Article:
Trading places: New goaltenders with pressure to perform next season

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The offseason has been like a giant game of musical chairs for goaltenders around the NHL. There are midseason acquisitions who will be asked to carry the mail from the beginning of the season like Craig Anderson in Ottawa and Dwayne Roloson in Tampa Bay. There were plenty of netminders like J.S. Giguere, Brian Elliott, Mathieu Garon, Brian Boucher, Peter Budaj, and Jeff Deslauriers who found new homes in free agency that are expected to provide adequate back-up goaltending when the starters needs a break. Even Ondrej Pavelec will be trying to impress a new city and fanbase and he’s on the same team. Thank you True North.

Most importantly, there are teams who have handed the keys to the net to newcomers. Sure, there were teams that strengthened their goaltending depth, but there are a few teams that are depending on new goaltenders to carry them to success on a nightly basis next season. Their new teams’ success heavily depends on their ability to adjust to a new city, new fans, new system, and increased expectations.

Each goaltender faces a different set of circumstances that will contribute to the pressure in their new locales. Maybe the team expects to step up and be a playoff contender. Maybe their new team paid a king’s ransom to acquire them in the offseason. Maybe their new team expects the Stanley Cup and nothing less. Each will walk into a different situation—but they all face demands to succeed.

Here are five of the goaltenders who face the most pressure to perform for their new teams next season.

Ilya Bryzgalov (Philadelphia Flyers): Any discussion regarding pressure for goaltenders begins in Philadelphia with Ilya Bryzgalov. By signing the 31-year goaltender to a 9-year, $51 million deal (and other smaller decisions), the team was forced to part ways with Jeff Carter, Mike Richards, and even Kris Versteeg. The team that went to Game 6 of the Stanley Cup Final two years ago and was the second best team in the Eastern Conference last season basically blew up the team to build around their new goaltender. The result: the Flyers have more new faces than Bobby Knight in a postgame press conference and there’s great anticipation for Bryzgalov between the pipes next season.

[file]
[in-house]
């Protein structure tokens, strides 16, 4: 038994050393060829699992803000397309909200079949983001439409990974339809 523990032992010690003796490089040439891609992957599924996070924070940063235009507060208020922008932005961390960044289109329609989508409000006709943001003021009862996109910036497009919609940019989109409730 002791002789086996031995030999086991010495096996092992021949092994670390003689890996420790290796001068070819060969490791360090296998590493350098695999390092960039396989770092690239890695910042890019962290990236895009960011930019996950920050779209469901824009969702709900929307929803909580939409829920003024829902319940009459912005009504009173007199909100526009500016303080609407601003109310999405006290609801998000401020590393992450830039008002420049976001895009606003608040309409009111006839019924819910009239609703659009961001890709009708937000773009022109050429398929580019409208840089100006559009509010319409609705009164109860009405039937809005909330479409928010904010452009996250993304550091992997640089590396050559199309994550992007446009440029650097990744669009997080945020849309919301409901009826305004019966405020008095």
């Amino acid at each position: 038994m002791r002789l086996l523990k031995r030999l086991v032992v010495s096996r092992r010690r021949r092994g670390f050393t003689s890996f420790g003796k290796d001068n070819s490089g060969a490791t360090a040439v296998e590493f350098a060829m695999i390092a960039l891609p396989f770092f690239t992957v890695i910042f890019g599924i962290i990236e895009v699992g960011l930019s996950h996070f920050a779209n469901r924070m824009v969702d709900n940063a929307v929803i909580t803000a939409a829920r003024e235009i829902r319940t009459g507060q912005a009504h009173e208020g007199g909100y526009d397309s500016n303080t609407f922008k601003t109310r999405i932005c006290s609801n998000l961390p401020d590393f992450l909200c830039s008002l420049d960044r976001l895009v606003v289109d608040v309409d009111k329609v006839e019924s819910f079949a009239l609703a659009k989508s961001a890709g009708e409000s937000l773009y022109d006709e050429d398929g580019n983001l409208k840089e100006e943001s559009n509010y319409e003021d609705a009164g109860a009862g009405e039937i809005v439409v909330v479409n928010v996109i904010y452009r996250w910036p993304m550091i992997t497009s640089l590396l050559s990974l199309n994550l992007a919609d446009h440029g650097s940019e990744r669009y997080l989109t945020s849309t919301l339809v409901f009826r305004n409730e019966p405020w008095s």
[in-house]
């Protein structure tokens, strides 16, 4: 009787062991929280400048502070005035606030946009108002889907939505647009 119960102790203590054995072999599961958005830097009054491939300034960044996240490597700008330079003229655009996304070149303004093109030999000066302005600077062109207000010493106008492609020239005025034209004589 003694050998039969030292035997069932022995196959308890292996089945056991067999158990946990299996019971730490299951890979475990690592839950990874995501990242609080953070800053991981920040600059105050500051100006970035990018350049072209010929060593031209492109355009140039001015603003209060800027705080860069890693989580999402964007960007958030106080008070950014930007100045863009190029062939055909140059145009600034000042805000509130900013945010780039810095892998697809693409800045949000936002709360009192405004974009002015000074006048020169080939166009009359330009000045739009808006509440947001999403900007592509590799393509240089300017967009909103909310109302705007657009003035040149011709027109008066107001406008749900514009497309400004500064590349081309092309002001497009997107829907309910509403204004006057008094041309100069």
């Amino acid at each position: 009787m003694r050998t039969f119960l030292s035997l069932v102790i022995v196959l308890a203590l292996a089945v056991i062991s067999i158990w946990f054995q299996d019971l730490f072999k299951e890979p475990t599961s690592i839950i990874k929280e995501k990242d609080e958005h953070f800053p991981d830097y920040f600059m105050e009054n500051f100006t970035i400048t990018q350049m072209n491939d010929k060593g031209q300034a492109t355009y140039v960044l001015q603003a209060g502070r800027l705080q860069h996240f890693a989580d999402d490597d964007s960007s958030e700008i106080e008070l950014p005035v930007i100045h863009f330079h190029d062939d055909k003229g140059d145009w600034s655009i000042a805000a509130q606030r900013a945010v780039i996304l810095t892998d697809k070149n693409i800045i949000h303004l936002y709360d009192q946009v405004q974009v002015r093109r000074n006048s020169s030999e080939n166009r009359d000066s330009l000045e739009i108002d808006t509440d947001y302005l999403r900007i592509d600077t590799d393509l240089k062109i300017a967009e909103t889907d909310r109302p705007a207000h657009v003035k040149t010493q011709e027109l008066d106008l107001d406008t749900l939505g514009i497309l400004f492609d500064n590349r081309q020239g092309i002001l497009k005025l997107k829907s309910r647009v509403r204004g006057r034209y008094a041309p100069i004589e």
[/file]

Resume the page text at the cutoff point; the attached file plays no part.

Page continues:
“I want to be the guy who can carry this team. I don’t know what else to say. I want to help this team win the Stanley Cup because people in Philadelphia and the organization have waited long enough.”

At least he understands the expectations in Philly. In Phoenix, a great regular season and a playoff appearance were enough for to keep most fans happy. Next season, fans will expect a great regular season, a playoff berth, and much more.

Semyon Varlamov (Colorado Avalanche): Varlamov has a completely different set of expectations than Bryzgalov—yet still faces plenty of pressure. When the Avalanche gave up both a first and second round pick for the talented former 1st round pick, they loudly stated that they expected him to be the goaltender of the future for their rebuilding team. He’ll need to prove to the fans that he was worth the huge price GM Greg Sherman paid for him at July 1st or the jokes will be coming faster than you can say Phil Kessel. If Varlamov is only an average goaltender and the Avs struggle again next season, the Avalanche could have traded away one of the top picks of next year’s draft. It’ll be Varlamov’s job to make sure that doesn’t happen.

Tomas Vokoun (Washington Capitals): The Washington Capitals have been the best regular season team in the Eastern Conference over the last two seasons—including a Presidents’ Trophy as best regular season team in the NHL. Yet in both years, the team fell apart in the postseason and only managed one series win combined. One of the big question marks surrounding the team (rightfully or wrongly) has been the absence of a veteran goaltender that could carry the Caps deep into the playoffs. Jose Theodore played all of two playoff games in 2008-09 and the rest have been started by guys under the age of 23. When Vokoun fell into Washington’s lap on July 2, he wasn’t expressly given the starting job—but it certainly sounds like it’s his to lose. Over the majority of his career in Nashville and Florida, Vokoun has proven that he’s one of the most underrated goaltenders in the NHL. If he can perform at the highest level next season with the Caps, everyone will know his name.